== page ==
Don’t Climb the CD Ladder
Certificates of deposit (CDs) are the default investment option for many people’s savings. However, they’re rarely your best choice. Yes, they are essentially riskless investments but you pay for that peace of mind with meager returns and limited flexibility.
What is a CD?
A CD is a bank deposit in which you commit to leave the funds for a period of time that ranges from a few months to a few years (the “term”). The interest rate is locked in for that term and typically, longer terms offer higher rates. You can get access to your funds early but you’ll pay a penalty to do so. The two main attractions of CDs are convenience and FDIC insurance.
What are better options?
Assuming you want a low-risk choice for your savings, you have two other options — a regular bank savings account and a so-called money market fund. Let’s compare some numbers…
As of this writing, my favorite bank — Ally Bank — offers the following rates:
- 6 month CD: 1.0%
- 1 year CD: 2.0%
- 3 year CD: 2.1%
- Savings account: 1.8% (rate can change any day)
(Most traditional banks have lower rates than these.)
My favorite money market fund — Vanguard Prime — has a rate of 1.84% (also changes slightly each day).
The 1- and 3-year CD rates typically offer a small premium to the savings rate (because you’ve locked up your money) and the money market fund is usually slightly higher than the savings account.
The money market fund and the savings account are better choices. Your money is always accessible, there’s no paperwork, no renewals to manage, etc. The 6-month CD is a silly choice and longer-term CDs seem ill-suited if your goal is to have the money quickly accessible.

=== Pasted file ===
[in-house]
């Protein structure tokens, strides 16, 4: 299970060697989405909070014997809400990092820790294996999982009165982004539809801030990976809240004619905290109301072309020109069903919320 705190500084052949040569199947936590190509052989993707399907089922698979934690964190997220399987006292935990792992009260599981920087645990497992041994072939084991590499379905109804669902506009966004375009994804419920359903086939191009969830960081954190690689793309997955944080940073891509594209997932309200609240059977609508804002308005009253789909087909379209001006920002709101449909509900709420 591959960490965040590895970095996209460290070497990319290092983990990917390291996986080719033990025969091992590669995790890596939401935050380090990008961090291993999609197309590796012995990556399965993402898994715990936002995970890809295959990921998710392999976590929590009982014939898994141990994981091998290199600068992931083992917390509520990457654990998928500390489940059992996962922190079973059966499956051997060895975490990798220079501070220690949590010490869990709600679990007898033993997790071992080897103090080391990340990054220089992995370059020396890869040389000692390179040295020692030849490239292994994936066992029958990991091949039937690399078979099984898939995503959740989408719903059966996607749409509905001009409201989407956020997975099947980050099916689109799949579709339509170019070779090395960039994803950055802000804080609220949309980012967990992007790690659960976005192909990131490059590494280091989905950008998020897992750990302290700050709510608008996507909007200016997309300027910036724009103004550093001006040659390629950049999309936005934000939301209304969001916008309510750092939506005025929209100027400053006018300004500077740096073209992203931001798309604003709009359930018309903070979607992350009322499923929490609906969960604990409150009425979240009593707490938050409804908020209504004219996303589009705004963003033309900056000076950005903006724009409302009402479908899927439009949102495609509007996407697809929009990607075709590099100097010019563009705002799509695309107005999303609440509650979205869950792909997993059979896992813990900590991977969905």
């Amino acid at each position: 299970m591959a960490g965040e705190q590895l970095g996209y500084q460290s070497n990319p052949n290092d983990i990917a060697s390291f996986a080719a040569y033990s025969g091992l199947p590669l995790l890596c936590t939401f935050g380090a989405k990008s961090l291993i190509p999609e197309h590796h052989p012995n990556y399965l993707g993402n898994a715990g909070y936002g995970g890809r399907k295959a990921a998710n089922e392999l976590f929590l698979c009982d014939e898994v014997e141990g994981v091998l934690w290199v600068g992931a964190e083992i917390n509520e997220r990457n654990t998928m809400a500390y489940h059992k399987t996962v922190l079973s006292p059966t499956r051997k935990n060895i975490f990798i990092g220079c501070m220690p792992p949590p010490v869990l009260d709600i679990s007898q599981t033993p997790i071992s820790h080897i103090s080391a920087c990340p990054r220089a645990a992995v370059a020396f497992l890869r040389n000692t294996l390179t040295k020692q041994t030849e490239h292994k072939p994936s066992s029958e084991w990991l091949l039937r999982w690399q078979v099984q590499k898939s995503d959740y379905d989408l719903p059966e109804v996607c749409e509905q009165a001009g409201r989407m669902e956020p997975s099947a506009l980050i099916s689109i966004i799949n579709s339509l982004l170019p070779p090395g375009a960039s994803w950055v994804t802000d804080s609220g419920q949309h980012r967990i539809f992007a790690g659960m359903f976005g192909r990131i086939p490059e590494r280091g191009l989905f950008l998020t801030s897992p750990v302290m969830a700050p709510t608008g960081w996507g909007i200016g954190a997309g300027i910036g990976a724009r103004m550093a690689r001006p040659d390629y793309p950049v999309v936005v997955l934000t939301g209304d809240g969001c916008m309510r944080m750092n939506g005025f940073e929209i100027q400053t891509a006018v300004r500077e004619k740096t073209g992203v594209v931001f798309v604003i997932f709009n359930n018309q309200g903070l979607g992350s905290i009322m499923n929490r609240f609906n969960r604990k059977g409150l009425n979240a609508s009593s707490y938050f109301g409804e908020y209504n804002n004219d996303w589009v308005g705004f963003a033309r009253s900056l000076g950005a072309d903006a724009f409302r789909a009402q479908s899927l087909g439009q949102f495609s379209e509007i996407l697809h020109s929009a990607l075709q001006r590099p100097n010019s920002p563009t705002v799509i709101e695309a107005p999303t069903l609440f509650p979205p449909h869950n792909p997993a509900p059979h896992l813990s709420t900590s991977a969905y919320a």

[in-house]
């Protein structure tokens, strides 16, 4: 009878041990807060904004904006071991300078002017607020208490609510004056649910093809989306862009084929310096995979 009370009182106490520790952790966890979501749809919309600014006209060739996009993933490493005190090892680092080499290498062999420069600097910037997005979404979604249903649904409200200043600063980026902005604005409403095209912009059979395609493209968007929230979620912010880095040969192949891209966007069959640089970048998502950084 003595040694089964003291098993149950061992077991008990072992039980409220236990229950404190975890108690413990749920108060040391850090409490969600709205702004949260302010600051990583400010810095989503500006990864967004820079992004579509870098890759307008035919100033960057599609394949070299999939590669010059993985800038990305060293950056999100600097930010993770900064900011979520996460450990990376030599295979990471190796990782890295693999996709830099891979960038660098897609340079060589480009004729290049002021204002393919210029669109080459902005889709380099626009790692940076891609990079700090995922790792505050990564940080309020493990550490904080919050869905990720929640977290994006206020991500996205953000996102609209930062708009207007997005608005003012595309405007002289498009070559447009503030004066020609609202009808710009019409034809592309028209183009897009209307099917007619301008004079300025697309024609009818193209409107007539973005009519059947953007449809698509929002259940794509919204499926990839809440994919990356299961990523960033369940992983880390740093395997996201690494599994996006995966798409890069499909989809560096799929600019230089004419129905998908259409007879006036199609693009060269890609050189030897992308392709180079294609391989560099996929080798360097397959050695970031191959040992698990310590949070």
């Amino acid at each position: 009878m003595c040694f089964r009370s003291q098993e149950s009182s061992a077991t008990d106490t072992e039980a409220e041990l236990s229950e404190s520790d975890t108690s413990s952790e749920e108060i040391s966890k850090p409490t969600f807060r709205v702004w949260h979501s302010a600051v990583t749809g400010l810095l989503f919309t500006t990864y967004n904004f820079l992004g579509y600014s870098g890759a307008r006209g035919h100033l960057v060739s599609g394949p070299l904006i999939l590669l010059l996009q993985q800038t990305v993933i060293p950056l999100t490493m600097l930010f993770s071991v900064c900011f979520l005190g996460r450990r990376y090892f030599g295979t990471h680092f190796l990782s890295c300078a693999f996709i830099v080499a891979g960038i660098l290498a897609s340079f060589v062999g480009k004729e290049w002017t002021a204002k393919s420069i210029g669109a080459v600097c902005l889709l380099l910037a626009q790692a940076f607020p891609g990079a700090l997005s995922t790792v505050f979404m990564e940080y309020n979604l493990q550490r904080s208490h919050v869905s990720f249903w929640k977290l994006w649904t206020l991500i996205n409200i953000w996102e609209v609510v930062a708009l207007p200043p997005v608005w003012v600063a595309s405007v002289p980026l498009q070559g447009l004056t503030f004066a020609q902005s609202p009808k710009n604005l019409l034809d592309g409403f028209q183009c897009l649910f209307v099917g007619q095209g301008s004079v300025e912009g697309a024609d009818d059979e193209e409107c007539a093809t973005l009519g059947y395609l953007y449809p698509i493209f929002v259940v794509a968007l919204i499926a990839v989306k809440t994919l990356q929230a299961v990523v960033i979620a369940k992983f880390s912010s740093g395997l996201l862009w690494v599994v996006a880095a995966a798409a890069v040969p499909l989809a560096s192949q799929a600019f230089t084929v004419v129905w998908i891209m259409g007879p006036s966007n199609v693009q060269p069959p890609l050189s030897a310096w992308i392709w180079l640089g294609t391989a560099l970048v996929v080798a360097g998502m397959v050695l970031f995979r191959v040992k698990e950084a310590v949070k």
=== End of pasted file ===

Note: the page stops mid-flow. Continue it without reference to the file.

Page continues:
How about a CD ladder?
You may have heard about this. You purchase multiple CDs with different terms so they come due at different times and you presumably roll them over if you don’t need the money. I guess the idea is that you’ll never be too far away from an expiring CD so you won’t have to wait too long if you need your money. I can’t think of any circumstances in which this is a good idea versus a high-yield savings account or a money market fund.
Don’t climb the CD ladder.
What is your investing time horizon?
If you expect this money to be long-term savings then all of these options are too conservative and I wouldn’t do any of them. Instead, you should invest your savings in an appropriate mix of low-cost stock and bond index funds. Over the long term, you’ll generate returns that are higher than CDs, bank savings, or a money market fund.